Regression with Dummy Variables: example 9. regress conrinc mar1-mar4 if sex==1 Source | SS df MS Number of obs = 725 -------------+------------------------------ F( 4, 720) = 9.78 Model | 2.4002e+10 4 6.0006e+09 Prob > F = 0.0000 Residual | 4.4177e+11 720 613572279 R-squared = 0.0515 -------------+------------------------------ Adj R-squared = 0.0463 Total | 4.6577e+11 724 643334846 Root MSE = 24770 ------------------------------------------------------------------------------ conrinc | Coef. Std. Err. t P>|t| [95% Conf. Interval] -------------+---------------------------------------------------------------- mar1 | 14111.68 2316.232 6.09 0.000 9564.302 18659.05 mar2 | 11331.78 7143.717 1.59 0.113 -2693.223 25356.79 mar3 | 6709.996 2970.39 2.26 0.024 878.3349 12541.66 mar4 | 8404.298 5074.261 1.66 0.098 -1557.817 18366.41 _cons | 31336.99 1958.271 16.00 0.000 27492.38 35181.59 ------------------------------------------------------------------------------ Omitted category = never married (mar5) b 2 = 11331; Currently widowed men earn on average \$11,331 more than never married men. t= 1.59; p=.11; so, not statistically significant. So, no earnings difference between widowed men and never married men.

Regression with Dummy Variables: example 10. regress conrinc mar1-mar4 if sex==1 Source | SS df MS Number of obs = 725 -------------+------------------------------ F( 4, 720) = 9.78 Model | 2.4002e+10 4 6.0006e+09 Prob > F = 0.0000 Residual | 4.4177e+11 720 613572279 R-squared = 0.0515 -------------+------------------------------ Adj R-squared = 0.0463 Total | 4.6577e+11 724 643334846 Root MSE = 24770 ------------------------------------------------------------------------------ conrinc | Coef. Std. Err. t P>|t| [95% Conf. Interval] -------------+---------------------------------------------------------------- mar1 | 14111.68 2316.232 6.09 0.000 9564.302 18659.05 mar2 | 11331.78 7143.717 1.59 0.113 -2693.223 25356.79 mar3 | 6709.996 2970.39 2.26 0.024 878.3349 12541.66 mar4 | 8404.298 5074.261 1.66 0.098 -1557.817 18366.41 _cons | 31336.99 1958.271 16.00 0.000 27492.38 35181.59 ------------------------------------------------------------------------------ Omitted category = never married (mar5) b 3 = 6709.996; Currently divorced men earn on average \$6,710 more than never married men. t= 2.26; p<.05; so, statistically significant (more than single men). Note that b 3 < b 2, but b 3 is statistically significant even though b 2 is not. High standard error of b 2 (because few widowed men 25-54).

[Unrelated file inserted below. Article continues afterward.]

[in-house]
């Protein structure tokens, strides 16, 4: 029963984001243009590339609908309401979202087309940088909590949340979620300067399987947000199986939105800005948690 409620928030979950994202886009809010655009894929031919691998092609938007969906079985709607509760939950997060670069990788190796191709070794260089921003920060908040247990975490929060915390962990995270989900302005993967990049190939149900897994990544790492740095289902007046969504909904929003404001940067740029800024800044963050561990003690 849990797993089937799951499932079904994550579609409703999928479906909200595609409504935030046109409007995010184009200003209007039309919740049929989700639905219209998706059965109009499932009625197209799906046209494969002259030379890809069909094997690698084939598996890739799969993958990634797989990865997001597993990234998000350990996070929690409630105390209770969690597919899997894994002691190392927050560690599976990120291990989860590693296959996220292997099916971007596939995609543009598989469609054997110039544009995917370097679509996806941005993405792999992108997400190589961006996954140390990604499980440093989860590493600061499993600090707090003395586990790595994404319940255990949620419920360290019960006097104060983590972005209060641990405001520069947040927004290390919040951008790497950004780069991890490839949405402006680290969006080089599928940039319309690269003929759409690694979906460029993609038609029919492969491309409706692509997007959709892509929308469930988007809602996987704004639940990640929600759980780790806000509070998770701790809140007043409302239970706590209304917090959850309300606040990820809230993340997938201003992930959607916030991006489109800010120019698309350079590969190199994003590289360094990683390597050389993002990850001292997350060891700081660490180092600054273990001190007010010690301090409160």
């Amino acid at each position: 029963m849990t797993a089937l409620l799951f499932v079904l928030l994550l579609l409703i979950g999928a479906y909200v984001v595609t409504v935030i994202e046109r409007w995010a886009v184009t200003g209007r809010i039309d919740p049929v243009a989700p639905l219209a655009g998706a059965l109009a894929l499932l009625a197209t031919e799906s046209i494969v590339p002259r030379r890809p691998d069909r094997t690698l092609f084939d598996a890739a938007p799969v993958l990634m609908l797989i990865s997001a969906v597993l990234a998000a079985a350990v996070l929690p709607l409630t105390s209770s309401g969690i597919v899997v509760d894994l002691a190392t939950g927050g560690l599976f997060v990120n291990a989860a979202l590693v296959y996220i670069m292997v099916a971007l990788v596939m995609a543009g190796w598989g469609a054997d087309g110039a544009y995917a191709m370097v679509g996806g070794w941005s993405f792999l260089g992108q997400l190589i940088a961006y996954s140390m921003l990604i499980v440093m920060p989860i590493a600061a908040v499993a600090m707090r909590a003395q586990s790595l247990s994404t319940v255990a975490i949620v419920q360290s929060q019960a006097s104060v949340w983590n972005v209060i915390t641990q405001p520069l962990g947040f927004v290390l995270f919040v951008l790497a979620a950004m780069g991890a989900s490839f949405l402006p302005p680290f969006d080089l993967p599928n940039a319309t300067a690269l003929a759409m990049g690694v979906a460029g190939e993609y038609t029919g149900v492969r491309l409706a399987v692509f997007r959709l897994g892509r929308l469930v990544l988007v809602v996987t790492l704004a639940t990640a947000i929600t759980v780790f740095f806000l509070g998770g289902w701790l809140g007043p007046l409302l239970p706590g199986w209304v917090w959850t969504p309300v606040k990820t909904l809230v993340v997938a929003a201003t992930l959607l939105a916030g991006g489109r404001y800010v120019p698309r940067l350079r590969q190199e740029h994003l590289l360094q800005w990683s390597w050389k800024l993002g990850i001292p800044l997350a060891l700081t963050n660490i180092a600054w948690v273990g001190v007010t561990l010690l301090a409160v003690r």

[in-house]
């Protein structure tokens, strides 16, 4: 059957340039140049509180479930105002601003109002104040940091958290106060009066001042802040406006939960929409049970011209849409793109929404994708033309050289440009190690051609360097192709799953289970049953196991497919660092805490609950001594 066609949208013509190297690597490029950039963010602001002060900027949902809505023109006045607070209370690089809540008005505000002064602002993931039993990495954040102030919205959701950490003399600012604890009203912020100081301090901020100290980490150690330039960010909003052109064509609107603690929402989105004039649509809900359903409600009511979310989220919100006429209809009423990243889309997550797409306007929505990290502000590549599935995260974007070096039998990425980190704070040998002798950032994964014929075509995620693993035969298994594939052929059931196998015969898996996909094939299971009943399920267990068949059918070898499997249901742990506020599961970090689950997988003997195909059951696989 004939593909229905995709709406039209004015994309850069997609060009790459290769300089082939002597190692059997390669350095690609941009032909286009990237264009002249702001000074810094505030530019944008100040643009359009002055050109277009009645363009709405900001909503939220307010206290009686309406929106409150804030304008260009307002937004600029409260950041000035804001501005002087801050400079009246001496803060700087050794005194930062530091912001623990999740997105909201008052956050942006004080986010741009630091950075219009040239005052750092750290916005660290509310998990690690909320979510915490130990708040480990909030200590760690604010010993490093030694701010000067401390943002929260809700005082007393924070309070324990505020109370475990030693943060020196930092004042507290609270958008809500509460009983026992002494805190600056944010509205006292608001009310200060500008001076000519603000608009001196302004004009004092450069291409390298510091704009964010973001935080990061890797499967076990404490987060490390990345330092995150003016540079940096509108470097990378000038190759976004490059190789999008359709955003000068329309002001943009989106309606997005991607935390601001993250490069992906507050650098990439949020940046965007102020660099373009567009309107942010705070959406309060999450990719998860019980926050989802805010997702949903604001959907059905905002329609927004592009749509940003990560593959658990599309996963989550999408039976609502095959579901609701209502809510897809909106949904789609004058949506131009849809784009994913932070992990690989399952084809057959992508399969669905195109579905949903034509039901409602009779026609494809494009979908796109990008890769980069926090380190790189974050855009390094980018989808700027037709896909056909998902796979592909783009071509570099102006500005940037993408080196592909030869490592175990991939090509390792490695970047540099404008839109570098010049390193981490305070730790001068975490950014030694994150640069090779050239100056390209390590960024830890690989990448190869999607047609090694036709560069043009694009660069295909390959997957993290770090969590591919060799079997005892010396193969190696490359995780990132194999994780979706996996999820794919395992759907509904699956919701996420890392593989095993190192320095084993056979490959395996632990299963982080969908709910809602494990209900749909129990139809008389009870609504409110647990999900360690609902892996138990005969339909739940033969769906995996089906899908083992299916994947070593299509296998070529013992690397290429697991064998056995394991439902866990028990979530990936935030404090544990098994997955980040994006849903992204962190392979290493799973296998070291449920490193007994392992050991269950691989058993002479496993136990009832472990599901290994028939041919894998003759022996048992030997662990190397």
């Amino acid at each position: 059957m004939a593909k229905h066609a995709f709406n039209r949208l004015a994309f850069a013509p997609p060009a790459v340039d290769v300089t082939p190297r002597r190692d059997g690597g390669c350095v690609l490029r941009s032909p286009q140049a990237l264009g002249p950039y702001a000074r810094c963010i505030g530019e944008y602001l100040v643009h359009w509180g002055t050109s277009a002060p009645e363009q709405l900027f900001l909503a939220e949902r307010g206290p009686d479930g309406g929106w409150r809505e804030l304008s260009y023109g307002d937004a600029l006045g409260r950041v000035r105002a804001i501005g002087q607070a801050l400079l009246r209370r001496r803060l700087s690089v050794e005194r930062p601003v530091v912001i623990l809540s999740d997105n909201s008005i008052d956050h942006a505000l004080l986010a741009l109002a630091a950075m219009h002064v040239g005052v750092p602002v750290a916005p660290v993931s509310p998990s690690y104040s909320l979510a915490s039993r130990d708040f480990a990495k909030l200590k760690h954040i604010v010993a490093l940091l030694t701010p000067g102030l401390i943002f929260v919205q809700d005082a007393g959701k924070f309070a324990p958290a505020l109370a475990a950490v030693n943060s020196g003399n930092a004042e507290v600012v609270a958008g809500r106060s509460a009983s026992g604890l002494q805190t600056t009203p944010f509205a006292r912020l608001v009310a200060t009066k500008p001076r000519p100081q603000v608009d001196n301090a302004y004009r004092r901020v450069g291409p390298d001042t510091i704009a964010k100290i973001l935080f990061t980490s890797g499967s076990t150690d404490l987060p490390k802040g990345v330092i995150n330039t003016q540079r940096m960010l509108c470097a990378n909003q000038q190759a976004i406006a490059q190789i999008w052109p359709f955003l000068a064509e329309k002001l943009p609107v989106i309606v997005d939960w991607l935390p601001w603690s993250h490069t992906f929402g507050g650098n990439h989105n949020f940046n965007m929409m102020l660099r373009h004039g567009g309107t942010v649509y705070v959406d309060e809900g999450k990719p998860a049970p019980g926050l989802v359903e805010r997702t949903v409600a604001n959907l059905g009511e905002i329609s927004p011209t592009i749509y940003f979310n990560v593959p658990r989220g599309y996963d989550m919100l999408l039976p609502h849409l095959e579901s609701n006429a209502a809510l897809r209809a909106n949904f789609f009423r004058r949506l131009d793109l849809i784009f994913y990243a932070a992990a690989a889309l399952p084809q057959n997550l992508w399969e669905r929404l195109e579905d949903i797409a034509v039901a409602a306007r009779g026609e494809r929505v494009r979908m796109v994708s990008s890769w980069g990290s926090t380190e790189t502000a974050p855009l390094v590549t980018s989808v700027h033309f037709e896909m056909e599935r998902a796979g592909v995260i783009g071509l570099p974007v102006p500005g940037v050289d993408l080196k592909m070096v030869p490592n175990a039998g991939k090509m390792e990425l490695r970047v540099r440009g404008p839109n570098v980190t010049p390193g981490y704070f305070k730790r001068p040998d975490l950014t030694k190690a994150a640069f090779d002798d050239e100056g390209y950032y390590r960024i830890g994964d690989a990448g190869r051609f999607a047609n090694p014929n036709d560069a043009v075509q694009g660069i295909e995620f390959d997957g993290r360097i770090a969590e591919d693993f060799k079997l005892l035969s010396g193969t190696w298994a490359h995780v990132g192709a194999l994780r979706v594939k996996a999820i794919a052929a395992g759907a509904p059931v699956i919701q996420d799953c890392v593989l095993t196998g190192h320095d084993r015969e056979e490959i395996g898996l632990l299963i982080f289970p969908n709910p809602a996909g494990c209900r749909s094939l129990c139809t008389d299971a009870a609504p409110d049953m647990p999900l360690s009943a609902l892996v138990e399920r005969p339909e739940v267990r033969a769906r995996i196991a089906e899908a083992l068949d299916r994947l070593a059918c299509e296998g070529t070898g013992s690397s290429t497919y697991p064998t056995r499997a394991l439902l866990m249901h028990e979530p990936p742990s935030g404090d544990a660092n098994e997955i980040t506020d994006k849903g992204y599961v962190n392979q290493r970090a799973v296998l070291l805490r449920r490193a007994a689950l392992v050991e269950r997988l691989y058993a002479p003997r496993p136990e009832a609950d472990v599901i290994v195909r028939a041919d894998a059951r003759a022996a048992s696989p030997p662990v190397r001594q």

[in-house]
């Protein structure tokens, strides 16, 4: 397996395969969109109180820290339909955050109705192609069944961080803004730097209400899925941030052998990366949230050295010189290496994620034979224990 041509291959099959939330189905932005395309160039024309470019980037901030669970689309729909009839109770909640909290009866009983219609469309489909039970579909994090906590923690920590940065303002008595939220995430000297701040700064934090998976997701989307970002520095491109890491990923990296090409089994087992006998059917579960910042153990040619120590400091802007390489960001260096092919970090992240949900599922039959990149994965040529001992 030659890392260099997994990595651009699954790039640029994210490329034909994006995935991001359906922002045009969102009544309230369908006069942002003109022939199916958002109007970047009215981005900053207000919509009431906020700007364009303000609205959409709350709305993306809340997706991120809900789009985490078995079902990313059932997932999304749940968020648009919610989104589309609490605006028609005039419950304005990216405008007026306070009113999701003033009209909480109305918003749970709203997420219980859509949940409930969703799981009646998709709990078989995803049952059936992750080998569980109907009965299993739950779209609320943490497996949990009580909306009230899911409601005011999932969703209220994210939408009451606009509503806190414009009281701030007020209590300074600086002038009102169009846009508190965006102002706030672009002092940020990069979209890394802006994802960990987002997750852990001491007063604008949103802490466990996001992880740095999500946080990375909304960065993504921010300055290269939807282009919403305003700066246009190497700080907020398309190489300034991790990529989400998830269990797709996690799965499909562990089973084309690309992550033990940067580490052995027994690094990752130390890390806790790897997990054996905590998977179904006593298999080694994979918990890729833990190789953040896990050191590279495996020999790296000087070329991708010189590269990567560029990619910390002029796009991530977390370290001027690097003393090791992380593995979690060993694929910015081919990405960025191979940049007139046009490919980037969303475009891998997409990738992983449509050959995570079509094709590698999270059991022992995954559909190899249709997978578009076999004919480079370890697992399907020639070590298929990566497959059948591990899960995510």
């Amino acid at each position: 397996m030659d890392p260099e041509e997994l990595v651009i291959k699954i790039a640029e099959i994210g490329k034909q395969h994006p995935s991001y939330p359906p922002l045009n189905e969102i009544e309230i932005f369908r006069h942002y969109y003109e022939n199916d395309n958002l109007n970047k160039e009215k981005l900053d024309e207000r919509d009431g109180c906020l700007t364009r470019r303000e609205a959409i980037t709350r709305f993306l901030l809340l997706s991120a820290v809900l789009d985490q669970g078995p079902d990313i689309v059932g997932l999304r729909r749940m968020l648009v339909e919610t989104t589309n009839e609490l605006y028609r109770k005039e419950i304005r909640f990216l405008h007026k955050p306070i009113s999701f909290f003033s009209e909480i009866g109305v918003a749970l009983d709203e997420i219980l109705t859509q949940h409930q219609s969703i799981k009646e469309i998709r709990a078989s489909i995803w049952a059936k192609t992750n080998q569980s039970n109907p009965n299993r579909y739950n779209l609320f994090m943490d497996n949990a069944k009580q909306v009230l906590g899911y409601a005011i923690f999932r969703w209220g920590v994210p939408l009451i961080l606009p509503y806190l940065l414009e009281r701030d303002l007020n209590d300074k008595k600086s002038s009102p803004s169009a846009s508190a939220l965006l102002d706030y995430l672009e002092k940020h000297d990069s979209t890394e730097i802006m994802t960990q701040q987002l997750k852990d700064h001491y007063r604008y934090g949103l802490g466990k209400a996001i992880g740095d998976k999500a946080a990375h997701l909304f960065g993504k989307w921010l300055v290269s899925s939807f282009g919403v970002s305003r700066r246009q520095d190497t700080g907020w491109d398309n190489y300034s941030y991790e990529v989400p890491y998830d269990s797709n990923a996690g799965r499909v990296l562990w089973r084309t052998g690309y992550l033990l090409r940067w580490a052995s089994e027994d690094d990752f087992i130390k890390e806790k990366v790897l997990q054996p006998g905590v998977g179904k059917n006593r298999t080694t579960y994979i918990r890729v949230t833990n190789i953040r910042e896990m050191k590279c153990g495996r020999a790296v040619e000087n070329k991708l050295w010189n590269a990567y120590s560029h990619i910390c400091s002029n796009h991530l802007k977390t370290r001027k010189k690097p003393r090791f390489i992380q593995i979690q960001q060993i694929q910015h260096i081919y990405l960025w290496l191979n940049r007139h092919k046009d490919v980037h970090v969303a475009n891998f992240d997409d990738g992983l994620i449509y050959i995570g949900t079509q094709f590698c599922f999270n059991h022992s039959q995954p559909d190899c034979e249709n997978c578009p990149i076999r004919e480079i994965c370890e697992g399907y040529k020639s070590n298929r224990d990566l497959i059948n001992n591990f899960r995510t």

Inferences: F-tests Comparing models 11 Comparing Regression Models, Agresti & Finlay, p 409: Where: R c 2 = R-square for complete model, R r 2 = R-square for reduced model, k = number of explanatory variables in complete model, g = number of explanatory variables in reduced model, and N = number of cases.

Next: Regression with Interaction Effects 12 Examples with earnings: age x gender marital status x gender